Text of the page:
By Luke B. Hoey
How can a school make the verification process easier for itself and its students? I am going to outline a few options for you. Now, these are just ideas; each school is different, so it makes sense that their processes would not be identical. In the same way, every student’s FAFSA is different, so requiring everyone who’s been selected to verify the same list of items is illogical. This is why ED is continuing to move towards a customized approach to verification; establishing different Tracking Groups into which students may be placed.
Before we get started, a quick note on Tracking Groups: You’ve heard that Tracking Group V2 will no longer be used for 2014-15. ED determined that it was not worth keeping a Tracking Group dedicated solely to the receipt of SNAP benefits. The receipt of SNAP will still be verified in V1, V4, V5, and now V6. Tracking Group V6 is new for this year, and because it is new, ED stated that you probably will not see too many instances of it (EA posted 11/8/13). Students in V6 must verify the same items from V1—Standard Verification, as well as the rest of the Untaxed Income items from the FAFSA. There are a few other things to be aware of for V6, so be sure to review the specifics of it on your own.
Also found in the EA posted 11/8/13 is the suggested text for 2014-15 verification. If you’ve seen it, you know that the suggested text for the new Other Untaxed Income section is 2 ½ pages long. Considering all of the possible variations on verification, it no longer makes sense to use one, all-encompassing Verification Worksheet. If you were to include every item that a dependent student could possibly be required to verify in V1-V6 on one document, it would be nearly 10 pages long. With that being said, I suggest looking into ways to make your Verification Worksheets shorter. Consider developing your own text for each verification requirement. Keep in mind that what ED offers is simply suggested text. If there are areas where you think you can be more concise—creating a simpler process while still covering all required items—you have the freedom to format your own Verification Worksheets. The only exception is with the “Statement of Educational Purpose” that is part of Tracking Groups V4 and V5. You must use the exact text that ED has provided for that.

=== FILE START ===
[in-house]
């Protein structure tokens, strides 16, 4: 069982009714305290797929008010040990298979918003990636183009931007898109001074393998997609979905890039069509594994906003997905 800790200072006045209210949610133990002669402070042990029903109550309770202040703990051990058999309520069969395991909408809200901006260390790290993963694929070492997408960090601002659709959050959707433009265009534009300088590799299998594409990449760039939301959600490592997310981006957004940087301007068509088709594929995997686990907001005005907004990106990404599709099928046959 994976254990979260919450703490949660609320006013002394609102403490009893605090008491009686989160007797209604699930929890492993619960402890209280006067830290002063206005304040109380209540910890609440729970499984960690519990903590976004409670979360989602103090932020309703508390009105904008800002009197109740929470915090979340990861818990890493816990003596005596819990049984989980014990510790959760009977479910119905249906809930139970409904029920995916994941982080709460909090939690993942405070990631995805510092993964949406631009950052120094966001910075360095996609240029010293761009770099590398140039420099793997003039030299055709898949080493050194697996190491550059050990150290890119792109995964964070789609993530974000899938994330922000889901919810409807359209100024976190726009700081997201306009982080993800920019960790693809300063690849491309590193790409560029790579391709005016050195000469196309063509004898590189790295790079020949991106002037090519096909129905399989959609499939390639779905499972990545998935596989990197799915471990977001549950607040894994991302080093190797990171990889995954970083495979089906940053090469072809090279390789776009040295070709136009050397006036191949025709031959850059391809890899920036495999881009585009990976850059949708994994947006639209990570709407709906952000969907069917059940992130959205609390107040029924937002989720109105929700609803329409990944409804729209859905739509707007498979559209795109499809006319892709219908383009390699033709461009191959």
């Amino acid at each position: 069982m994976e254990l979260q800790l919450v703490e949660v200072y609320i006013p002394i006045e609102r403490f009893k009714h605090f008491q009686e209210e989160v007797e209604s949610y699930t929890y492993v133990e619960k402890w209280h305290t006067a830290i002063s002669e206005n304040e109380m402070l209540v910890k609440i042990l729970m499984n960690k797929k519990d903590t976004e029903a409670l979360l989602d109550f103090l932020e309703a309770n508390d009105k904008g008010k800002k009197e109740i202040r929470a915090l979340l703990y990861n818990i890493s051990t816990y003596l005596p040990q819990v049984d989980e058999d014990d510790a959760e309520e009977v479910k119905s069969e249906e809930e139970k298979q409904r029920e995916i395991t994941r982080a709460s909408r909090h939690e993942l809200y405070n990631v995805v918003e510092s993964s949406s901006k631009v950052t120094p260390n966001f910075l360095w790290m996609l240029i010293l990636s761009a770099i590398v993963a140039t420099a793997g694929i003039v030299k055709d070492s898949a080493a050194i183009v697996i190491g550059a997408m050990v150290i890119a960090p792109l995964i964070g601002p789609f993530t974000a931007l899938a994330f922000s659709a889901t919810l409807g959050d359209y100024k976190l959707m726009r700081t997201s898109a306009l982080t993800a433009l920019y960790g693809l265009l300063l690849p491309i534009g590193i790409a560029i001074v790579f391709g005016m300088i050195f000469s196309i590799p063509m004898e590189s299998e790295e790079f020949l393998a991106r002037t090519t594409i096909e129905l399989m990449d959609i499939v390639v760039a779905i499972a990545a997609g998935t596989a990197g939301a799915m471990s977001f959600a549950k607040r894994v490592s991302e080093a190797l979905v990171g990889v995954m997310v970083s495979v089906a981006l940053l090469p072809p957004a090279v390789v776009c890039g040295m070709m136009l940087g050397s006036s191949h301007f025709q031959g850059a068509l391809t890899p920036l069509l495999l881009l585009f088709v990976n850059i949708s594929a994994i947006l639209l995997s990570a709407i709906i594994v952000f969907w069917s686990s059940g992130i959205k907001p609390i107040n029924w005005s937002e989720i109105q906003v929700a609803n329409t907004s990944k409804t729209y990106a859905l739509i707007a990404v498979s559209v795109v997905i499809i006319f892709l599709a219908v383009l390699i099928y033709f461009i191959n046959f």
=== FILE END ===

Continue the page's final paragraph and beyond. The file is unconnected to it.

Another way to shorten your Verification Worksheets is to examine each student’s ISIR and determine if everything included in their Verification Tracking Group actually needs to be verified. Both the receipt of SNAP benefits and the amount of child support paid require verification in Tracking Groups V1, V4, V5, and V6. These items, however, only need to be verified if a student indicates on their FAFSA that they received SNAP benefits and/or paid child support. So you still need to check a student’s ISIR for these items, but it is not necessary to include them on a Verification Worksheet if child support was not paid or if SNAP benefits were not received. Similarly, there are certain scenarios where you do not have to verify a student’s household size or number in college. The Application and Verification Guide states that you do not have to verify household size for a dependent student when their reported household size is two with a single, divorced, separated, or widowed parent, or when the household size is three with parents who are married or are unmarried and living together. You do not have to verify household size for an independent student when their reported household size is two if they are married or one if they are single, divorced, etc. You do not have to verify the number in college if the amount listed on the ISIR is one. I recommend a thorough examination of the AVG for 2014-15 and the EA posted 11/8/13 before updating any of your processes.
You may have heard that there is a new way for students to order and receive Tax Return Transcripts. The IRS has created the “Get Transcript Online” tool, which will allow a person to receive Tax Transcripts in PDF format. Students will first have to create an account on irs.gov before they’re able to use this feature, but overall, it appears to be a much more efficient way to obtain the tax information needed for verification. I suggest that you review GEN-14-05 or go directly to irs.gov to become more familiar with this new option.
Finally, if a transfer student has already completed verification for the current award year at their previous school, you do not need to have them repeat the process. Instead, you may verify with the previous school that the student’s FAFSA data has not changed. You’d need a letter from the school stating that verification was completed, and the letter should also indicate what the transaction number was on the student’s pertinent valid ISIR. If there is a school that your students tend to transfer to or from, you might consider discussing this option with them. This would obviously require some level of teamwork between you and what you might consider a competitor, but it could also significantly cut down on the time it takes you to complete verification.
Volume 1, Issue 2